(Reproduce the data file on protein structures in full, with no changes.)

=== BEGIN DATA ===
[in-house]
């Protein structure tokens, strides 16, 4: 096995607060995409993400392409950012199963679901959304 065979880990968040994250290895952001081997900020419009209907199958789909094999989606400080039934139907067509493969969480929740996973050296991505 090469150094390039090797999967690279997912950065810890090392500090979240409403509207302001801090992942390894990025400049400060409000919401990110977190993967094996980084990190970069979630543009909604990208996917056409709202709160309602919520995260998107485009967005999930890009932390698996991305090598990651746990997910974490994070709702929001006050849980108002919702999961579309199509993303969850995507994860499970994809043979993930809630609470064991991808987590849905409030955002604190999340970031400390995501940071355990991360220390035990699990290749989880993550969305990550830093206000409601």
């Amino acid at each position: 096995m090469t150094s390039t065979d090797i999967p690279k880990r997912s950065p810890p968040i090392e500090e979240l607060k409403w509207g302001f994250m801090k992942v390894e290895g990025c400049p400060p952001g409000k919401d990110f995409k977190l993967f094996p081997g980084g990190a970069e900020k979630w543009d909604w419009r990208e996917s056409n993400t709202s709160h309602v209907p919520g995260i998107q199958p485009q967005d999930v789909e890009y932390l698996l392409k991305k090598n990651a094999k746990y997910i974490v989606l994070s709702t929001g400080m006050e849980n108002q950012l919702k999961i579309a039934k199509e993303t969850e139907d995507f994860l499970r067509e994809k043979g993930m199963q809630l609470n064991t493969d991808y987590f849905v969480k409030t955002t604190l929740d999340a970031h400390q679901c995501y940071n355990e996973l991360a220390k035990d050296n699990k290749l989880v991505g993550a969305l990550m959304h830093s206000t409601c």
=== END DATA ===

[in-house]
């Protein structure tokens, strides 16, 4: 096995607060995409993400392409950012199963679901959304 065979880990968040994250290895952001081997900020419009209907199958789909094999989606400080039934139907067509493969969480929740996973050296991505 090469150094390039090797999967690279997912950065810890090392500090979240409403509207302001801090992942390894990025400049400060409000919401990110977190993967094996980084990190970069979630543009909604990208996917056409709202709160309602919520995260998107485009967005999930890009932390698996991305090598990651746990997910974490994070709702929001006050849980108002919702999961579309199509993303969850995507994860499970994809043979993930809630609470064991991808987590849905409030955002604190999340970031400390995501940071355990991360220390035990699990290749989880993550969305990550830093206000409601």
């Amino acid at each position: 096995m090469t150094s390039t065979d090797i999967p690279k880990r997912s950065p810890p968040i090392e500090e979240l607060k409403w509207g302001f994250m801090k992942v390894e290895g990025c400049p400060p952001g409000k919401d990110f995409k977190l993967f094996p081997g980084g990190a970069e900020k979630w543009d909604w419009r990208e996917s056409n993400t709202s709160h309602v209907p919520g995260i998107q199958p485009q967005d999930v789909e890009y932390l698996l392409k991305k090598n990651a094999k746990y997910i974490v989606l994070s709702t929001g400080m006050e849980n108002q950012l919702k999961i579309a039934k199509e993303t969850e139907d995507f994860l499970r067509e994809k043979g993930m199963q809630l609470n064991t493969d991808y987590f849905v969480k409030t955002t604190l929740d999340a970031h400390q679901c995501y940071n355990e996973l991360a220390k035990d050296n699990k290749l989880v991505g993550a969305l990550m959304h830093s206000t409601c």